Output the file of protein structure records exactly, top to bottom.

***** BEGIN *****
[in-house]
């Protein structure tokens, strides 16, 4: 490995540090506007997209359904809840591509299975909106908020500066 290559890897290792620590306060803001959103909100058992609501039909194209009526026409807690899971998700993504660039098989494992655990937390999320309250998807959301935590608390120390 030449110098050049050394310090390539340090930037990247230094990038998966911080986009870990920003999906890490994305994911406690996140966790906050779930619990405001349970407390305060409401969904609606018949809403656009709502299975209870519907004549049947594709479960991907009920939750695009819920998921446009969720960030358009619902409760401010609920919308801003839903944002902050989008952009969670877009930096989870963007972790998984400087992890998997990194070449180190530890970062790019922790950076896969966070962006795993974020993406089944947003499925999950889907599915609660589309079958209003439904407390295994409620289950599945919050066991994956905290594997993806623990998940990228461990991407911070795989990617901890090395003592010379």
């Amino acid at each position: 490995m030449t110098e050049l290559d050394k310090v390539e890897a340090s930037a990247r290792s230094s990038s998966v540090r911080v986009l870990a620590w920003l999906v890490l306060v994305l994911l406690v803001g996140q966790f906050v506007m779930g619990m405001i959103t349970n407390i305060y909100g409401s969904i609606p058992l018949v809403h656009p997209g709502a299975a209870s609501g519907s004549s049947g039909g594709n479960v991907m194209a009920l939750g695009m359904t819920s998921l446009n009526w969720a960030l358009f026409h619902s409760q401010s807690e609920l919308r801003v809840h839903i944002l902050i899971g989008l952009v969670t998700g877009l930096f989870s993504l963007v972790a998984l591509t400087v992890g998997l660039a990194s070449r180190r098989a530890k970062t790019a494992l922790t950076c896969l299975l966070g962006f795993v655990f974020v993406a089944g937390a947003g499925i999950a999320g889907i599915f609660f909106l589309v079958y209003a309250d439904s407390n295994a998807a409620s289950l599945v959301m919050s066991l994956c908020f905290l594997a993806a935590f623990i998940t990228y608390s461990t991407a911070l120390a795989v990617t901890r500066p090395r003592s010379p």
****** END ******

[in-house]
């Protein structure tokens, strides 16, 4: 490995540090506007997209359904809840591509299975909106908020500066 290559890897290792620590306060803001959103909100058992609501039909194209009526026409807690899971998700993504660039098989494992655990937390999320309250998807959301935590608390120390 030449110098050049050394310090390539340090930037990247230094990038998966911080986009870990920003999906890490994305994911406690996140966790906050779930619990405001349970407390305060409401969904609606018949809403656009709502299975209870519907004549049947594709479960991907009920939750695009819920998921446009969720960030358009619902409760401010609920919308801003839903944002902050989008952009969670877009930096989870963007972790998984400087992890998997990194070449180190530890970062790019922790950076896969966070962006795993974020993406089944947003499925999950889907599915609660589309079958209003439904407390295994409620289950599945919050066991994956905290594997993806623990998940990228461990991407911070795989990617901890090395003592010379």
């Amino acid at each position: 490995m030449t110098e050049l290559d050394k310090v390539e890897a340090s930037a990247r290792s230094s990038s998966v540090r911080v986009l870990a620590w920003l999906v890490l306060v994305l994911l406690v803001g996140q966790f906050v506007m779930g619990m405001i959103t349970n407390i305060y909100g409401s969904i609606p058992l018949v809403h656009p997209g709502a299975a209870s609501g519907s004549s049947g039909g594709n479960v991907m194209a009920l939750g695009m359904t819920s998921l446009n009526w969720a960030l358009f026409h619902s409760q401010s807690e609920l919308r801003v809840h839903i944002l902050i899971g989008l952009v969670t998700g877009l930096f989870s993504l963007v972790a998984l591509t400087v992890g998997l660039a990194s070449r180190r098989a530890k970062t790019a494992l922790t950076c896969l299975l966070g962006f795993v655990f974020v993406a089944g937390a947003g499925i999950a999320g889907i599915f609660f909106l589309v079958y209003a309250d439904s407390n295994a998807a409620s289950l599945v959301m919050s066991l994956c908020f905290l594997a993806a935590f623990i998940t990228y608390s461990t991407a911070l120390a795989v990617t901890r500066p090395r003592s010379p």